Allied Powers Flying Boats

British Flying BoatsBritish Roundel

Felixstowe F.3 N4258
Felixstowe F.3 N4258 – 1917
Rendered by Bob Pearson.

The Felixstowe F.3 was a British First World War flying boat designed by Lieutenant Commander John Cyril Porte RN of the Seaplane Experimental Station, Felixstowe the successor to the Felixstowe F.2

Italian Flying BoatsItalian Rondel

Macchi M.3 Flying Boat - 1916
Macchi M.3 Flying Boat – 1916

The Macchi L.3, or later Macchi M.3, was an Italian biplane flying boat developed from the earlier L.2. Over 200 M.3s were built and delivered to the Italian Navy and were used on a variety of missions which including bombing, reconnaissance, patrol and escort.

Russian Flying BoatsRussian Rondel

Grigorovich M-9 - 1916
Grigorovich M-9 – 1916

Grigorovich M-9 (alternative designation ShCh M-9, sometimes also Shchetinin M-9) was a very successful Russian World War I-era biplane flying boat, developed from the M-5 by Dmitry Pavlovich Grigorovich.

Central Powers Flying Boats

Austria-Hungian Flying BoatsAustrian Cross

Hansa-Brandenburg CC - 1915
Hansa-Brandenburg CC – 1915

The first Brandenburg flying-boat was the 3-seat flying boat developed by Ernst Heinkel from a Lohner design and built in small numbers for the German and Austro-Hungarian Navies in 1915.

German Flying BoatsGerman Cross

Hansa-Brandenburg W.20 - 1918
Hansa-Brandenburg W.20 – 1918

The Hansa-Brandenburg W.20 was a German submarine-launched reconnaissance flying boat of the World War I era, Ernst Heinkel designed and Hansa-Brandenburg began construction sometime late 1917, early 1918.Only three W.20s were built.

Table of Contents

Flying Boats: Overview

In a flying boat, the main source of buoyancy is the fuselage, which acts like a ship’s hull in the water. Most flying boats have small floats mounted on their wings to keep them stable. All large seaplanes have been flying boats, their great weight supported on their hull.

A flying boat is a fixed-winged seaplane with a hull, allowing it to land on water. It differs from a float plane as it uses a purpose-designed fuselage which can both float, granting the aircraft buoyancy, and give aerodynamic sheath. Flying boats may be stabilized by under-wing floats or by wing-like projections from the fuselage.

Flying boats were some of the largest aircraft of the first half of the 20th century, dwarfed in size only by bombers developed during World War II. Their advantage lay in using water for take-offs and landings instead of expensive land-based runways. Several examples of flying boats could be transported and launched by the usage of specially designed seperate wheeled carriages.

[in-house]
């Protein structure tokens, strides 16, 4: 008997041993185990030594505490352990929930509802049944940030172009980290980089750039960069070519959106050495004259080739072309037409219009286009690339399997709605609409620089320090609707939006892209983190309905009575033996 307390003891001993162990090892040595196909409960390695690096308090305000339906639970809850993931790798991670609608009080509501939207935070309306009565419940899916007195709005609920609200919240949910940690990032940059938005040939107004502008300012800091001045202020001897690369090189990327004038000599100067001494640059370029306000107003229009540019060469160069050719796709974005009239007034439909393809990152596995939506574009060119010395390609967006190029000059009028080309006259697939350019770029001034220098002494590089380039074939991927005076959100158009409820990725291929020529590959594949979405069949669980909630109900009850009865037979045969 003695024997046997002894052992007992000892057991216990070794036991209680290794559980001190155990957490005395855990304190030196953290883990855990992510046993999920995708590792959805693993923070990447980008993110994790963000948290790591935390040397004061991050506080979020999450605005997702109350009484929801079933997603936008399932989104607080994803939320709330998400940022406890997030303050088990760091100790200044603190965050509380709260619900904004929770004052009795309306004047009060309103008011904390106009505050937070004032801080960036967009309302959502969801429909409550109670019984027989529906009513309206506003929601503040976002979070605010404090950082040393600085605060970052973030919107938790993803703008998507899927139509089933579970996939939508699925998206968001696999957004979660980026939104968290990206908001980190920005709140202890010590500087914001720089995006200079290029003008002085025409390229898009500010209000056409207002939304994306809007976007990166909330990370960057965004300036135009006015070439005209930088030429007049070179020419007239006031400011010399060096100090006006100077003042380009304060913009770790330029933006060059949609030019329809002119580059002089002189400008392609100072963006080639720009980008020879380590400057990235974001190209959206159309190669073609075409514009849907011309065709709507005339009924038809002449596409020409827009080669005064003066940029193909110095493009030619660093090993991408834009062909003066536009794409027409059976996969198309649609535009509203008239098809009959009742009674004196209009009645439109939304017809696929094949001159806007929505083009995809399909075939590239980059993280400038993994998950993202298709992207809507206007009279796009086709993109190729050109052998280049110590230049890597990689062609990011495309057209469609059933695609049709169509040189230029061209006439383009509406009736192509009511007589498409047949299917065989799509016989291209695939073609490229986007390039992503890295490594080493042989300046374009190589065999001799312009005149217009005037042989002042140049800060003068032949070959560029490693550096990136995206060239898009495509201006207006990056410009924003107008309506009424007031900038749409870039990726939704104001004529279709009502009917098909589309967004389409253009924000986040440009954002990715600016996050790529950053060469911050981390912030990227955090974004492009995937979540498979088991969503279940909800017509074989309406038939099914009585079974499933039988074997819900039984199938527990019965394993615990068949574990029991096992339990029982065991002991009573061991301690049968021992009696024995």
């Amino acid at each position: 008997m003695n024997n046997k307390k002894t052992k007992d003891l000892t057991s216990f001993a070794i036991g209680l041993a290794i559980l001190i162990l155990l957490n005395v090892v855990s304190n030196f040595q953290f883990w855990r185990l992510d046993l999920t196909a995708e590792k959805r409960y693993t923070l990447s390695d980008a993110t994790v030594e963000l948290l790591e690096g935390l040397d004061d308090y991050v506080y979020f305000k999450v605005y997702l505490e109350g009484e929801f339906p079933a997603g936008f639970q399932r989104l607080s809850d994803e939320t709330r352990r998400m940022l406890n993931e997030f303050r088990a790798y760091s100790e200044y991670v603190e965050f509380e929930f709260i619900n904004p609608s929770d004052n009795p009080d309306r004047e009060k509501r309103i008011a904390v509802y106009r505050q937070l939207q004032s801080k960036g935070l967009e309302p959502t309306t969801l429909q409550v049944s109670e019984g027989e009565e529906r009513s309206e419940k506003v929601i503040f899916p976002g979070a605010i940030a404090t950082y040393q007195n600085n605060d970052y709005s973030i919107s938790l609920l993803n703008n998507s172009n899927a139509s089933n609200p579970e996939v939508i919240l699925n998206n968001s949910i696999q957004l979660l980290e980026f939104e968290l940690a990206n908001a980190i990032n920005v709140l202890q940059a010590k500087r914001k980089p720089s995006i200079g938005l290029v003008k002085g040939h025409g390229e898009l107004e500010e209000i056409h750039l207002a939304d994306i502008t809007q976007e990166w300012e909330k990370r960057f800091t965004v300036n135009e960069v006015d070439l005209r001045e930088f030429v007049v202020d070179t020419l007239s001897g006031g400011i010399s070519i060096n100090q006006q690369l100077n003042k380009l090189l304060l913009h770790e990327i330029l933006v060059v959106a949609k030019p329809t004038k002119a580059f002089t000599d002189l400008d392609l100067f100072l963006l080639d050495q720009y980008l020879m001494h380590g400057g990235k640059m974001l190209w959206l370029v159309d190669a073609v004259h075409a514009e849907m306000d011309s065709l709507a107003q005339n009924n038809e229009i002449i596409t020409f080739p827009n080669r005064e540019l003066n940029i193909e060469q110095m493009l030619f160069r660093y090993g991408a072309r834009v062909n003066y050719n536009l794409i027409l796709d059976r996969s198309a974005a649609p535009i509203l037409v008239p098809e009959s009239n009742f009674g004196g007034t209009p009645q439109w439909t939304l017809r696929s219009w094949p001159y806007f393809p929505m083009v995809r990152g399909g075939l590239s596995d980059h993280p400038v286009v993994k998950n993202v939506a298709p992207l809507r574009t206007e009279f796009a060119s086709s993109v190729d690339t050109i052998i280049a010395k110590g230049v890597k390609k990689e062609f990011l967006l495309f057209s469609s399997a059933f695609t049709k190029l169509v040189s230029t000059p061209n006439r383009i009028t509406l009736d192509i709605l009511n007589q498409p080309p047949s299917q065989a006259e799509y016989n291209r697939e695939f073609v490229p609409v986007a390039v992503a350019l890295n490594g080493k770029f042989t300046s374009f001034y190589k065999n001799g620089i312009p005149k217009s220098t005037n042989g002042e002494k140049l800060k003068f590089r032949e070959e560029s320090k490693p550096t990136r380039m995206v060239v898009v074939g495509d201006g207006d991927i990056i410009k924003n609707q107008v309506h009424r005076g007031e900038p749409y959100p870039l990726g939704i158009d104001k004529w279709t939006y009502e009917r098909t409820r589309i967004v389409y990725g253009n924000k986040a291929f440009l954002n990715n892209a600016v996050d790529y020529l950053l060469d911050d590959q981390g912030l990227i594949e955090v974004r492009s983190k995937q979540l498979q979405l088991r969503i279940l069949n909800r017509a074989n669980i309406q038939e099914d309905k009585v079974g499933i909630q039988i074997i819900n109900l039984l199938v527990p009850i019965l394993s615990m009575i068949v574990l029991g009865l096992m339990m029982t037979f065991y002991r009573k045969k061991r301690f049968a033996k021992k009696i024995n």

Their flexibility of operation made them the basis for international airlines in the mid-war period. They were also commonly used for maritime reconnaissance patrols, cargo transportation and air-sea rescue.


American Flying Boats

The craft class or type came about after The Daily Mail offered a large monetary prize for an aircraft with transoceanic range in 1914 prompting a collaboration between British and American air pioneers, resulting in the highly successful Curtiss Model H.

Curtiss Model F
Curtiss Model F-4 – 1913American Roundel

The Curtiss Models F made up a family of early flying boats developed in the United States in the years leading up to World War I. Widely produced, Model Fs saw service with the United States Navy under the designations C-2 through C-5, later reclassified to AB-2 through AB-5. Several examples were exported to Russia, and the type was built under licence in Italy.

Curtiss Model H-12
Curtiss Model H-12

The Curtiss Model H was a family of classes of early long-range flying boats, the first two of which were developed directly on commission in the United States in response to the £10,000 prize challenge issued in 1913 by the London newspaper, the Daily Mail, for the first non-stop aerial crossing of the Atlantic. As the first aircraft having trans-Atlantic range and cargo-carrying capacity, it became the grandfather development leading to early international commercial air travel, and by extension, to the modern world of commercial aviation. The last widely produced class, the Model H-12, was retrospectively designated Model 6 by Curtiss’ company in the 1930s, and various classes have variants with suffixed letters indicating differences.

Later Development

Following World War II, their use gradually tailed off, partially because of the investments in airports during the war. In the 21st century, flying boats maintain a few niche uses, such as for dropping water on forest fires and for air transport around archipelagos, wilderness access in wilder undeveloped territories such as lands north of South Dakota and roadless regions of Central Africa. Many modern seaplane variants, whether float or flying boat types are convertible amphibians-planes where either landing gear or flotation modes may be used to land and take off.